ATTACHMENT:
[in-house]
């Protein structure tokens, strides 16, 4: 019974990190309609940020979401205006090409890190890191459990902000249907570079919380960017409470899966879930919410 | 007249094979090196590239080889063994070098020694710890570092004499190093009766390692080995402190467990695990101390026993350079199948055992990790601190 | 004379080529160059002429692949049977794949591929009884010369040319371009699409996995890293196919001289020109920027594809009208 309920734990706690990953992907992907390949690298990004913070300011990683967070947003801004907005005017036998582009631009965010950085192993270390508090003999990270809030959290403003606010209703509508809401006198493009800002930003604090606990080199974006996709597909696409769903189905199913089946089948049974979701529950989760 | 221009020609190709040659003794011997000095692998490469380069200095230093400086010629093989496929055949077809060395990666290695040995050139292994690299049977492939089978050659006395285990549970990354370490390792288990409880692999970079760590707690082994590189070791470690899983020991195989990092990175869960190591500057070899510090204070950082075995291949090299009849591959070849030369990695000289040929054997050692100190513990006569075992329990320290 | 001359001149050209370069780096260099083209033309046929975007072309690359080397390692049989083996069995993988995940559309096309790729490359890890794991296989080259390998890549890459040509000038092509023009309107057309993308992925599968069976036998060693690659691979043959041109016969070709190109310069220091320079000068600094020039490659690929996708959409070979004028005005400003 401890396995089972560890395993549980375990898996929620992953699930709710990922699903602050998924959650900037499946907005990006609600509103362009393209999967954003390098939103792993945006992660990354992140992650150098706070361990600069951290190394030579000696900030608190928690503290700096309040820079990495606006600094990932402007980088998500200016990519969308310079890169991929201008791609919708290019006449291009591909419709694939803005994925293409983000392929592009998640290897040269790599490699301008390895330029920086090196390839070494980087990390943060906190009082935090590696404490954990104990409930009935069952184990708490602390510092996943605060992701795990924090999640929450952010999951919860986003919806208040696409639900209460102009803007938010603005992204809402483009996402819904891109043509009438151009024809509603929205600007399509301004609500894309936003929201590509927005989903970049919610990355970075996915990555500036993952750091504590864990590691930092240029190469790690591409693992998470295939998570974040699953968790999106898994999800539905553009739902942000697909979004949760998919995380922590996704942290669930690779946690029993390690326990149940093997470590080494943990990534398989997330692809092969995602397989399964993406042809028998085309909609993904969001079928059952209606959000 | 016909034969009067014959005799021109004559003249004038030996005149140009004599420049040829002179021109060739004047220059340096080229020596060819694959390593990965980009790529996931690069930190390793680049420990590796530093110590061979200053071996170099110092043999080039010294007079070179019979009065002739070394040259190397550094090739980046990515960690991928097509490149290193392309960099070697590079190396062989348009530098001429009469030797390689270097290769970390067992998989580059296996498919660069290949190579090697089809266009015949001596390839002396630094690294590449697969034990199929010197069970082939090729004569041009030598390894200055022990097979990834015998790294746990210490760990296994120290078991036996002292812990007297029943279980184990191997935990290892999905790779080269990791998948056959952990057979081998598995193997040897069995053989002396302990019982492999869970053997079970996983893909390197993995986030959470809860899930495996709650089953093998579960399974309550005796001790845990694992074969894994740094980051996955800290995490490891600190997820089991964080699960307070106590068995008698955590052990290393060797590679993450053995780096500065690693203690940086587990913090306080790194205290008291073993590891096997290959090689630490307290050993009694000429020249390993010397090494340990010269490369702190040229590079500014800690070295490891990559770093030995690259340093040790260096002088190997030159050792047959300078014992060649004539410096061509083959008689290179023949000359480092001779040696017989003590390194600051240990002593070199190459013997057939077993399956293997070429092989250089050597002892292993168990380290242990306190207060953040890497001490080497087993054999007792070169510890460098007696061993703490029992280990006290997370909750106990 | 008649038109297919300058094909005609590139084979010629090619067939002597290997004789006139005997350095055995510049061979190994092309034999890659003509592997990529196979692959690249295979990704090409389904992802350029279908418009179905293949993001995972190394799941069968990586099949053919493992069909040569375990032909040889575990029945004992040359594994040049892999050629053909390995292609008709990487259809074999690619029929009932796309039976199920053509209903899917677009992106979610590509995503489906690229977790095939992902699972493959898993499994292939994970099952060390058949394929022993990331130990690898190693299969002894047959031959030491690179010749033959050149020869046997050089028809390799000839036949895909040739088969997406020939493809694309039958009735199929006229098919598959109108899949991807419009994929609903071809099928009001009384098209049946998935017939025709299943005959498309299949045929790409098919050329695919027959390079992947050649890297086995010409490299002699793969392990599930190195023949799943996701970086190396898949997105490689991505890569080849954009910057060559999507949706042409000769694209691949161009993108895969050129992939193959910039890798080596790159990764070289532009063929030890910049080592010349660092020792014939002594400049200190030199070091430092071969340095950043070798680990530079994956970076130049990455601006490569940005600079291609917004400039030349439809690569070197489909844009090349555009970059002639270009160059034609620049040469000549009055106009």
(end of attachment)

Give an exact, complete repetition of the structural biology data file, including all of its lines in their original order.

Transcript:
[in-house]
């Protein structure tokens, strides 16, 4: 019974990190309609940020979401205006090409890190890191459990902000249907570079919380960017409470899966879930919410 | 007249094979090196590239080889063994070098020694710890570092004499190093009766390692080995402190467990695990101390026993350079199948055992990790601190 | 004379080529160059002429692949049977794949591929009884010369040319371009699409996995890293196919001289020109920027594809009208 309920734990706690990953992907992907390949690298990004913070300011990683967070947003801004907005005017036998582009631009965010950085192993270390508090003999990270809030959290403003606010209703509508809401006198493009800002930003604090606990080199974006996709597909696409769903189905199913089946089948049974979701529950989760 | 221009020609190709040659003794011997000095692998490469380069200095230093400086010629093989496929055949077809060395990666290695040995050139292994690299049977492939089978050659006395285990549970990354370490390792288990409880692999970079760590707690082994590189070791470690899983020991195989990092990175869960190591500057070899510090204070950082075995291949090299009849591959070849030369990695000289040929054997050692100190513990006569075992329990320290 | 001359001149050209370069780096260099083209033309046929975007072309690359080397390692049989083996069995993988995940559309096309790729490359890890794991296989080259390998890549890459040509000038092509023009309107057309993308992925599968069976036998060693690659691979043959041109016969070709190109310069220091320079000068600094020039490659690929996708959409070979004028005005400003 401890396995089972560890395993549980375990898996929620992953699930709710990922699903602050998924959650900037499946907005990006609600509103362009393209999967954003390098939103792993945006992660990354992140992650150098706070361990600069951290190394030579000696900030608190928690503290700096309040820079990495606006600094990932402007980088998500200016990519969308310079890169991929201008791609919708290019006449291009591909419709694939803005994925293409983000392929592009998640290897040269790599490699301008390895330029920086090196390839070494980087990390943060906190009082935090590696404490954990104990409930009935069952184990708490602390510092996943605060992701795990924090999640929450952010999951919860986003919806208040696409639900209460102009803007938010603005992204809402483009996402819904891109043509009438151009024809509603929205600007399509301004609500894309936003929201590509927005989903970049919610990355970075996915990555500036993952750091504590864990590691930092240029190469790690591409693992998470295939998570974040699953968790999106898994999800539905553009739902942000697909979004949760998919995380922590996704942290669930690779946690029993390690326990149940093997470590080494943990990534398989997330692809092969995602397989399964993406042809028998085309909609993904969001079928059952209606959000 | 016909034969009067014959005799021109004559003249004038030996005149140009004599420049040829002179021109060739004047220059340096080229020596060819694959390593990965980009790529996931690069930190390793680049420990590796530093110590061979200053071996170099110092043999080039010294007079070179019979009065002739070394040259190397550094090739980046990515960690991928097509490149290193392309960099070697590079190396062989348009530098001429009469030797390689270097290769970390067992998989580059296996498919660069290949190579090697089809266009015949001596390839002396630094690294590449697969034990199929010197069970082939090729004569041009030598390894200055022990097979990834015998790294746990210490760990296994120290078991036996002292812990007297029943279980184990191997935990290892999905790779080269990791998948056959952990057979081998598995193997040897069995053989002396302990019982492999869970053997079970996983893909390197993995986030959470809860899930495996709650089953093998579960399974309550005796001790845990694992074969894994740094980051996955800290995490490891600190997820089991964080699960307070106590068995008698955590052990290393060797590679993450053995780096500065690693203690940086587990913090306080790194205290008291073993590891096997290959090689630490307290050993009694000429020249390993010397090494340990010269490369702190040229590079500014800690070295490891990559770093030995690259340093040790260096002088190997030159050792047959300078014992060649004539410096061509083959008689290179023949000359480092001779040696017989003590390194600051240990002593070199190459013997057939077993399956293997070429092989250089050597002892292993168990380290242990306190207060953040890497001490080497087993054999007792070169510890460098007696061993703490029992280990006290997370909750106990 | 008649038109297919300058094909005609590139084979010629090619067939002597290997004789006139005997350095055995510049061979190994092309034999890659003509592997990529196979692959690249295979990704090409389904992802350029279908418009179905293949993001995972190394799941069968990586099949053919493992069909040569375990032909040889575990029945004992040359594994040049892999050629053909390995292609008709990487259809074999690619029929009932796309039976199920053509209903899917677009992106979610590509995503489906690229977790095939992902699972493959898993499994292939994970099952060390058949394929022993990331130990690898190693299969002894047959031959030491690179010749033959050149020869046997050089028809390799000839036949895909040739088969997406020939493809694309039958009735199929006229098919598959109108899949991807419009994929609903071809099928009001009384098209049946998935017939025709299943005959498309299949045929790409098919050329695919027959390079992947050649890297086995010409490299002699793969392990599930190195023949799943996701970086190396898949997105490689991505890569080849954009910057060559999507949706042409000769694209691949161009993108895969050129992939193959910039890798080596790159990764070289532009063929030890910049080592010349660092020792014939002594400049200190030199070091430092071969340095950043070798680990530079994956970076130049990455601006490569940005600079291609917004400039030349439809690569070197489909844009090349555009970059002639270009160059034609620049040469000549009055106009």